You can also find more coverage of the issue in the dozens of articles we have written about ethanol and E15 over the last few years. Simply search for “ethanol” in the search box at the top of the page.

      • Hi Jonathan,

        Where you need to look is the country of Brazil who uses not a measly 10 or 15% ethanol, but where the common gasoline has 27% ethanol. I am sure they have boats and boat engines there which are identical to ours.

        Here are some interesting quotes from Mercury I’d like to pass on:

        …Mercury Marine says, “After the transition period from E0, E10 may actually be a superior marine fuel as it tends to keep low levels of water moving through the fuel system, keeping the system ‘dry.'”

        …Mercury Marine, which recently hosted a Webinar on ethanol myths, noted that ethanol does not “grab water molecules out of the air.” It is hydrophilic, which means ethanol holds water. With regular gasoline (E0) as well at E10, the primary cause of water collecting in tanks is condensation on tank walls. But unlike E0, which can absorb almost no moisture, E10 can hold up to half of one percent of water by volume, and the water molecules will dissolve in the fuel. The “solubilized” water will bypass the water separator and burn harmlessly through the engine…

  6. E15 is a choice at the pump this will be no different than choosing diesel or gasoline. Regular unleaded gas will be a choice at the pump E15 is not going to replace it only compete with it. Mr. Sweet please share your studies. Last I checked the EPA only approved E15 for 2001 or new cars and trucks and it’s not approved for marine use or small engines so it would be illegal for you to run E15 in your boat anyhow.
    although I’d run it in my boat if I had it available in the area because I know my boat will run great on it because of the octane value, it is cleaner for the lakes that I will be boating on. You see Ethanol is the cleanest burning ingredient in gas and if we didn’t have ethanol we would be exhausting harmful toxins like cancer causing MTBE in the water.

  7. Jonathan,

    I have worked for the ethanol industry now 15 years. It is a great industry here in America that we all should be proud of. It supports the ideals of what it truly means to be an American. We use feed corn grown by American Farmers for the cattle industry. The neat thing about the process is we take this corn in. Grind it up and cook it into mash. Two days later we’re distilling a clean burning fuel source to you as the consumer. Several other co-products are derived from it like corn syrup, CO2 & dry ice, WDGS (wet distillers grains solubles) and corn oil. All of this from a crop that is grown every year like clock work. Before you say anything about food vs fuel – WE DON’T USE HUMAN CONSUMABLE CORN!
    The US is still the #1 exporter of corn in the world.

    The links are the same repeated information from the small engine industry. The de-laminated fuel lines and fiberglass fuel storage was an issue before ethanol. Old fuel storage tanks had to be pulled out in the early 90’s because the gasoline couldn’t be properly stored. Several scientists and others have proven that ethanol does not accelerate damage to fuel lines. Take a section of new fuel line and cut in half. Soak one half in E-10 and the other in your non-ethanol gasoline and you’ll be surprised at the end result. Ethanol is giving you a clean burning fuel and keeps your fuel and fuel delivery system dry. The bigger concern I have as a fellow boater is why we’re not burning more of this fuel. Our engines are designed to exhaust into the water that we drink, play in, and essentially harvest our food from. Ethanol replaced a know carcinogen MTBE. I have a link below that shows the difference of the two fuels burned.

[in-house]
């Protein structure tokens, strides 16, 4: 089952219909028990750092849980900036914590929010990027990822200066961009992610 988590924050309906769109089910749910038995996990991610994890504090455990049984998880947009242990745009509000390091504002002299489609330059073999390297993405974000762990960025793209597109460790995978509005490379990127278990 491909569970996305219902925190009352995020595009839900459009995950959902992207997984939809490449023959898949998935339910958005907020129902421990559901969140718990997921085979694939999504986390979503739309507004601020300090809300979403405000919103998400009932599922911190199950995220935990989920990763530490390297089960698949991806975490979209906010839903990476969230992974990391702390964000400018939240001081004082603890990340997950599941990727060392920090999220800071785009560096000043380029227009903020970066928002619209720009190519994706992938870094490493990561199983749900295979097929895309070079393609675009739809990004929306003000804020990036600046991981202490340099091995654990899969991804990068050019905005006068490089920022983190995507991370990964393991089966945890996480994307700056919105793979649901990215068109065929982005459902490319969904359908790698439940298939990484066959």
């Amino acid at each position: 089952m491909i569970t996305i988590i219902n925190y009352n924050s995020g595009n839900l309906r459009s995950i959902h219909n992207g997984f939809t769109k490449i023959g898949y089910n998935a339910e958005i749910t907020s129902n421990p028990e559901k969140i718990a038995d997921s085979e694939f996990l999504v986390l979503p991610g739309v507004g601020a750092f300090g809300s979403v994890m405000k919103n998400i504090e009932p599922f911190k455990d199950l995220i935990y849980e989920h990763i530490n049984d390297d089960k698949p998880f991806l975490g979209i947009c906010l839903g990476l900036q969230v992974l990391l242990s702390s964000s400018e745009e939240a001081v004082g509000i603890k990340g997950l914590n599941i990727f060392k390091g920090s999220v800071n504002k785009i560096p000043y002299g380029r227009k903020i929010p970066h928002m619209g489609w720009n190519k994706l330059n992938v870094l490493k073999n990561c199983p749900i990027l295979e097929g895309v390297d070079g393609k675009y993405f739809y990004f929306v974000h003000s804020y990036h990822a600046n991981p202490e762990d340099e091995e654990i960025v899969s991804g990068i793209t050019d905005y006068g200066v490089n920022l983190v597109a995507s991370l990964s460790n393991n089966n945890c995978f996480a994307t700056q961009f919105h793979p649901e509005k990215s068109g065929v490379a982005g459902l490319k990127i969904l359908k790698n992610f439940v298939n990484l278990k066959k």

Phil Turchen
    Plant Manager

  8. Independent studies (those not paid for by the ethanol industry) show that the RFS has harmed the environment and driven up the costs of food, fuel and more. The system can be fixed, but more ethanol is not the answer.

    Corn ethanol actually increases emissions and worsens air quality. How? Because farmers are plowing up millions of acres of land to grow corn, releasing so many emissions in the process that our emissions will double over 30 years. Not to mention the increased use of fertilizer that is harming our water quality, plus all the water that is wasted to water these crops. The United Nations has warned that if we continue to grow corn for ethanol mandates at the rate we’re going, nearly 1 in 10 gallons of water in America will be used up by biofuel crops by 2030.

    It has driven up prices at the pump, raised the cost of fuel and continues to damage the environment, Ethanol is not the answer!

    • FYI, most corn is fed by rain and the record year for irrigation in the US was back in 1998. Our lawns are the largest irrigated “crop”.

      Here is the impact the ethanol mandates have had on corn:


      2014 WEIGHTED CORN PRICE =$3.70 WITH 14.4B GAL MANDATE (& >$100 oil half the year)



      Corn and all grains are in huge surplus and priced below 2007 while we make over three times as much ethanol. If ethanol made food go up, how can this be? ANSWER = it can not be.

      Most people and studies ignore or are unaware that feed is the most important component of corn and corn ethanol. If we all became vegetarians overnight, corn ethanol would disappear overnight. If ethanol disappeared overnight, we would still grow the same amount of corn.

      In the above link, please note that we grew 84.6 million acres of corn in 1976 before ethanol and HFCS and 88.9 million in 2015 and in fact even more acres in the 1920s, 1930s, and 1940s.

      Corn ethanol only uses the part of the corn kernel that cattle can’t digest(the carbohydrates) and otherwise waste on the ground in their manure while leaving the feed(proteins, fats, & minerals) intact.

  9. I run a boat dealership. We service and store hundreds of boats every year and I can tell you without a doubt that ethanol is responsible for the vast majority of the engine damage we see every year. Corn should be for food, not fuel!